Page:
Voices from Kazakhstan

After a break in voicing the Kazakh bloggers, caused by neweurasia team doing outreach in Central Asia, we present you the newest roundup of online conversations in Kazakhstan. Several major news attracted media attention to Kazakhstan recently: the President of the country Nazarbayev visited the White House, Sasha Baron Cohen announced release of his new film “Borat: Cultural Learnings of America for Make Benefit Glorious Nation of Kazakhstan” and Government financed Hollywood-style film “Nomad” came out on big screens.

While media paid unusual amount of attention to otherwise rarely reported on country, mostly concentrating on Kazakhstan's bid for OSCE chairmanship, “Nomad” being an answer to Borat, Nazarbayev wanting to speak to Bush about ban on Borat film in the United States, the English language-blogs writing on Kazakhstan did extensive and knowledgeable blogging on these issues: see Registan.net, Sean R. Roberts, KZblog, LJ user tropical_rat for more reading.

What did Kazakhstan Russian-language bloggers think about it? Business as usual, not much hysteria about Borat, and not much meaning into Nazarbayev's visit to Washington either. LJ user adam_kesher could not resist posting about the perception of the President's visit by American online media (RU):

Грубо говоря, у США есть две причины не раздражать Казахстан – нефть и безопасность, и две вещи, которые раздражают их самих – коррупция, сдерживающая полноценный рост, и авторитаризм, безграничность и безнаказанность которого привела уже к двум политическим убийствам.

Roughly speaking, the United States have two reasons not to annoy Kazakhstan – oil and security, and two things that annoy themselves – corruption that prevents growth, and authoriarianism, which is so unlimited and unpunished, that it led to two political murders.

More than anything, the visit is an image-boosting event, writes adam_kesher, though it is reported that Condoleeza Rice spread memo to OSCE-members’ embassies in the US on not giving in to Kazakhstan's lobbying for OSCE chairmanship.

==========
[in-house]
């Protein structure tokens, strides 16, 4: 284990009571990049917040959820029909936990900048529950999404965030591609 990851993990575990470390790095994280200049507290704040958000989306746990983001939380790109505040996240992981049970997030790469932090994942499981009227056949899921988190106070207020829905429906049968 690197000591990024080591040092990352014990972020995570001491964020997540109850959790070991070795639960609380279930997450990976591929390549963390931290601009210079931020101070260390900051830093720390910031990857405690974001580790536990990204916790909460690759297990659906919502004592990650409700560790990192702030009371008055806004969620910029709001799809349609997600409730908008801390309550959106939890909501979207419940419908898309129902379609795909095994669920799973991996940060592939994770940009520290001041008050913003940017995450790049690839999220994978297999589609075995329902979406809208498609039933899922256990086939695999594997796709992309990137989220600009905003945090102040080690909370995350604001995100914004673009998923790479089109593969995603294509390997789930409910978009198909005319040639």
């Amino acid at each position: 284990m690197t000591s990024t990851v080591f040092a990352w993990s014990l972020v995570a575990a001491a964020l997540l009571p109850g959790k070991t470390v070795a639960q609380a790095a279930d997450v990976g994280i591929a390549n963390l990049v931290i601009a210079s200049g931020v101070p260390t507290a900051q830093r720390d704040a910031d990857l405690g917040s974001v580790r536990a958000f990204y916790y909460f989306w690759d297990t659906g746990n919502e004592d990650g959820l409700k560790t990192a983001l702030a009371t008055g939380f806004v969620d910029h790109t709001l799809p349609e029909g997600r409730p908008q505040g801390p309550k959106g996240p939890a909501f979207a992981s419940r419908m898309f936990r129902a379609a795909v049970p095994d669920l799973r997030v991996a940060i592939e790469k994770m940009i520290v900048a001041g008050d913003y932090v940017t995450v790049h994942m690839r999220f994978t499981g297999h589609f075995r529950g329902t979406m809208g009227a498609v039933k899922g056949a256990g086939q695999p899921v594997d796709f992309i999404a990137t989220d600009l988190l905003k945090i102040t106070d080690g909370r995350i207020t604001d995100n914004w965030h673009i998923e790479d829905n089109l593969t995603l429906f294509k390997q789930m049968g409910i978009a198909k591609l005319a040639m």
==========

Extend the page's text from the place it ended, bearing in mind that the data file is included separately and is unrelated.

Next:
LJ user razglaz generated yet another discussion on Borat and how people, not the state should react to him, in Kazakhstan's Livejournal community (RU). LJ user gaisa shared his idea: a Kazakh living in the US or Britain should sue Cohen saying that because of his show people starting treating him like a pedophile, homophob and anti-Semite, which caused damage to his business. Kazakh Goverment should finance the lawyer in his case. LJ user tson poses a question in 101almatinec LJ community (RU): where does freedom of speech end and political correctness begin and what happens when they collide? In response, dorovskih remembers “The People vs. Larry Flynt” film about freedom of speech and says that in his opinion all Americans do realize that Borat is an imaginable character, even if they do not know anything about Kazakhstan. The more ridiculous Borat is, the more obvious it becomes that Kazakhstan does not have any relation to his character. LJ user zmej_tugarin observes that Kazakhs never like to hear jokes about themselves.

As for “Nomad”, Kazakh bloggers did not regard the release of long-awaited film as the state's response to Borat, as it was rightly noted by several English-language blogs. Since it is the first multimillion dollar film project for Kazakhstan, it seems that everyone in the country has an opinion on it. megakhuimyak summarizes the diversity of opinions in his post into four main questions Kazakhs usually have about this film: where did the 40 million dollars go if the film looks like it costed five; why are Kazakhs played by Americans and Mexicans; the film is a dull propaganda of Nazarbayev; and – the dialogues in the film are idiotic. He answers that management did not steal more than 20% of the money, which is ok, and that inviting foreign actors was expensive but worth it as we do not have our own actors on that level; and yes, it is a propaganda and it does represent national idea, and the President is right to send his message through the film as we do need PR; and the meaning of the dialogues got all lost in translation to Russian and English.

Among other topics for blogging in the last month were blogs themselves: several bloggers who were present at the blogging conference in Almaty 13-15 September reported on it, see Leila‘s post on neweurasia for bunch of blog links covering the conference and a new blog by Askar from Regional Center for Media Support (RU). Askar's blog covers journalism in Kazakhstan, his last post reporting on a press-conference with KNB (Committee for National Security), who instructed the journalists on how to report on the course of criminal case against the Head of the Northern unit of police Kanat Toigambaev (RU).

It's worth noting other journalism related blogs: KIMEP students now create their own blogs within Frederick Emrich's course on New Information Technologies, International Journalism and Mass Communication Department, and they are all in English. This time we recommend Danna who interviewed several journalists in Almaty and wrote her analysis of journalists’ ethics, Diana Kaliyeva's review of online journalism in Kazakhstan, and Diana Kudaibergenova, who announces that she wrote an article in a student newspaper on discussion of premarital sexual relations in modern Kazakhstan.


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